There are many benefits to building your own ad platform versus buying an off-the-shelf solution. This includes faster page load times, no ad blocking, the ability to display native ads, and more flexibility around targeting and pricing.
Type: Hosted third-party ad server
Of the popular ad servers, Google Ad Manager (previously DFP or DoubleClick for Publishers) is the leading third-party ad server by a wide margin, and it benefits from a seamless integration with Google's other ad products.
Type: Free, open source ad server
Revive Adserver, which spun out of OpenX many years ago, is a self-hosted ad server (via an open source script) you can download for free. After downloading, there is additional work needed to host and run the code. In 2019 they also released a hosted version.
Capterra: 4.2 stars
Type: Hosted third-party ad server for programmatic ads
Smart Ad Server is a Google Ad Manager competitor whose selling point is its integration with an SSP for instant access to programmatic demand. Additionally, they are pre-integrated with multiple brand safety vendors, DSPs, and DMPs.
Type: Hosted third-party ad server for programmatic ads
Like Smart, Adform is a GAM competitor who focuses on programmatic-focused publishers. Their platform comes with detailed revenue forecasting, analytics for identifying new monetization opportunities, and bidding tools to maximize CPMs.
G2Crowd: 4.5 stars
Type: Hosted third-party ad server for ad networks
EPOM is an ad server that caters to ad networks; their key value is around white-labeling and turnkey RTB integrations. They are also open to custom development.
Type: Hosted third-party ad server for digital magazines
Broadstreet provides a niche adserver to digital magazines and online news sites whose focus is on direct-sold ads.
G2Crowd: 4.9 stars
Type: Hosted third-party ad server for emails
While most ad servers offer email compatibility, email-only ad servers exist too, such as LiveIntent. LiveIntent acts as both an ad server and a network for monetizing emails. They also offer robust filtering options to personalize and optimize messaging.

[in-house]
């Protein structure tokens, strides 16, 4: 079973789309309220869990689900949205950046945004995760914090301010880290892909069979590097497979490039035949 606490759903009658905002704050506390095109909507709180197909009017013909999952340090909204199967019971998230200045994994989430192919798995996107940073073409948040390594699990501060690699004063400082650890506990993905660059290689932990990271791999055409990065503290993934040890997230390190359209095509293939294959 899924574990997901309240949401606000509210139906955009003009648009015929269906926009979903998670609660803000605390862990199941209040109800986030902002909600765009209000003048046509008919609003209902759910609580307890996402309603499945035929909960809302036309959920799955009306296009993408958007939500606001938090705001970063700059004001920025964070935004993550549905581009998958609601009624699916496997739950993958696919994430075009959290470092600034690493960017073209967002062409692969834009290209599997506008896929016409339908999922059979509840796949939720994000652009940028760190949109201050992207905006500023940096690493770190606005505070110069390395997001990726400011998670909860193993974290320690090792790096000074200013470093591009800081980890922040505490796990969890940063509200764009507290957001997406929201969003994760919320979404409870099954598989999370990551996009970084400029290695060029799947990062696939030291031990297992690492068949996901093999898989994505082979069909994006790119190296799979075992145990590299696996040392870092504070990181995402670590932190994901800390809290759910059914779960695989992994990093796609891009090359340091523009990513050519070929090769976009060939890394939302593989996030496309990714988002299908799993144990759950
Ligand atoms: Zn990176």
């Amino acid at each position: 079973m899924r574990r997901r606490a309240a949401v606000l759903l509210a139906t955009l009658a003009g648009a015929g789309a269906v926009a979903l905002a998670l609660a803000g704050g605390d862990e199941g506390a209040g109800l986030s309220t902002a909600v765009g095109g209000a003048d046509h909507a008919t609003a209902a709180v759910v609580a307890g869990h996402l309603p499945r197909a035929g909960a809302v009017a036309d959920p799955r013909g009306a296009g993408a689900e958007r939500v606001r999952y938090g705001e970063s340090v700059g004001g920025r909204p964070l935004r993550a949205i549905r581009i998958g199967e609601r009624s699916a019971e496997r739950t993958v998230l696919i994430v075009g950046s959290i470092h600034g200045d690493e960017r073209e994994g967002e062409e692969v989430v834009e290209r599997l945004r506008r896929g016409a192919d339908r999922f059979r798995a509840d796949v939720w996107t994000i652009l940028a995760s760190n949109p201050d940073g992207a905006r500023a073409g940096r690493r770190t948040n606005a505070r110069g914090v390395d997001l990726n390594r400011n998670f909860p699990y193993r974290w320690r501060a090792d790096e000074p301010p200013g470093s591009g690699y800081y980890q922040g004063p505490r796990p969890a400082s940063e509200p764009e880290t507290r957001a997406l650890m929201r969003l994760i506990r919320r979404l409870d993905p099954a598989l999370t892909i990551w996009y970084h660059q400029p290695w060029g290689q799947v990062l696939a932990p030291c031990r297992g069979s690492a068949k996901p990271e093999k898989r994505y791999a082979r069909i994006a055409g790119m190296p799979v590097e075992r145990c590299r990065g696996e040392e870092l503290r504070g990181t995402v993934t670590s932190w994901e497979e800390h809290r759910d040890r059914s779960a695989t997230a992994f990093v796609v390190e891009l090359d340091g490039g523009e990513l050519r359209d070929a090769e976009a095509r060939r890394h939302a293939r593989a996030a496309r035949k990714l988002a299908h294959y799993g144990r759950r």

G2Crowd: 3.5 stars
Type: Hosted third-party ad server for mobile apps
Most ad servers enable app targeting, but if you're looking for an app-specific mobile ad delivery platform, MoPub will be a great option. Bought by Twitter in 2013, they're the leading mobile app mediation solution for managing direct-sold and programmatic ads.
G2Crowd: 3.5 stars
Type: WordPress plug-in ad server
If you have a low-traffic WordPress site and GAM seems too complicated, the Ad Inserter WP Plug-in is a good option. It has the most active installations of any WP ad server solutions and provides an easy way to manage direct deals and Google AdSense ads.
Yup! Here's a quick highlight of which ad server is going to be best for you, based on your needs:
|Where are you getting demand?||Need a customizable ad server?||Where are you showing ads?||How do you define yourself?||Your best bet is:|
|Direct + programmatic||Yes||Websites, apps, emails, DOOH, in-game||You want a fully-customized ad server without the hassle of building it from scratch||Kevel|
|Programmatic||No||Websites, apps||Standard web publisher|
|Programmatic||No||Emails||Brand looking to monetize large email list||LiveIntent|
|Programmatic||No||Websites||Low-traffic WordPress site||Ad Inserter WP Plug-in|
|Programmatic||Yes||Websites, apps||An ad network, ad exchange, etc||EPOM|
|Programmatic + direct||No||Websites||You want a basic ad server, but don't want to build it or work with a vendor||Self-host with Revive|
|Programmatic + direct||No||Apps||An app developer who wants to manage direct sold and programmatic app ads||MoPub|
|Direct||No||Websites, apps||A digital magazine||Broadstreet|
The above brands constitute over 90% of the market, and it’s highly recommended you work with a leader. But if the above options aren’t interesting, below are some additional third-party ad servers, most being smaller brands with fewer than 15 employees.
Time has not been friendly to once-leading ad servers, so I wanted to point out some major ad servers that are no longer around. Indeed, if you were to look at a “Best Ad Server” blog from 2014, these would likely have been in the Top 5.
If you're still unsure of what to do next, we are more than happy to set up a 15-min consultation to walk through your needs and discuss the best path forward. We wish you the best in your quest to launch an ad server.
Chris has worked in ad tech for over fourteen years in a variety of roles - giving him customer support, PM, and marketing perspectives from both the advertiser and publisher sides. He's the VP of Marketing at Kevel.